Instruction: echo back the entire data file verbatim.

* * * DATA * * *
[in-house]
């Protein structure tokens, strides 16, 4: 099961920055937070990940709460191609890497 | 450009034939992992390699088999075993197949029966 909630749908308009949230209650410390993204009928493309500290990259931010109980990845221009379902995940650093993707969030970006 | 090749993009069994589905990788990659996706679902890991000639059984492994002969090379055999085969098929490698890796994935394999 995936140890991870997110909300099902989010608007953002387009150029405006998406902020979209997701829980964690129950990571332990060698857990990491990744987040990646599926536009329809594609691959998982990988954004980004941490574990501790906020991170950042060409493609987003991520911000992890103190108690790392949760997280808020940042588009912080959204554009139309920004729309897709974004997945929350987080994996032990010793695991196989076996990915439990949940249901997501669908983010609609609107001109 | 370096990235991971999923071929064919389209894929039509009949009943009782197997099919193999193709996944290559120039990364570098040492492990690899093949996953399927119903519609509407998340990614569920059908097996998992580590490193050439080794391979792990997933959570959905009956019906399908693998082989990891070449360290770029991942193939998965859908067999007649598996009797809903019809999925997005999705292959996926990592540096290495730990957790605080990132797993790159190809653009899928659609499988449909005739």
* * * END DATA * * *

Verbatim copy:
[in-house]
């Protein structure tokens, strides 16, 4: 099961920055937070990940709460191609890497 | 450009034939992992390699088999075993197949029966 909630749908308009949230209650410390993204009928493309500290990259931010109980990845221009379902995940650093993707969030970006 | 090749993009069994589905990788990659996706679902890991000639059984492994002969090379055999085969098929490698890796994935394999 995936140890991870997110909300099902989010608007953002387009150029405006998406902020979209997701829980964690129950990571332990060698857990990491990744987040990646599926536009329809594609691959998982990988954004980004941490574990501790906020991170950042060409493609987003991520911000992890103190108690790392949760997280808020940042588009912080959204554009139309920004729309897709974004997945929350987080994996032990010793695991196989076996990915439990949940249901997501669908983010609609609107001109 | 370096990235991971999923071929064919389209894929039509009949009943009782197997099919193999193709996944290559120039990364570098040492492990690899093949996953399927119903519609509407998340990614569920059908097996998992580590490193050439080794391979792990997933959570959905009956019906399908693998082989990891070449360290770029991942193939998965859908067999007649598996009797809903019809999925997005999705292959996926990592540096290495730990957790605080990132797993790159190809653009899928659609499988449909005739």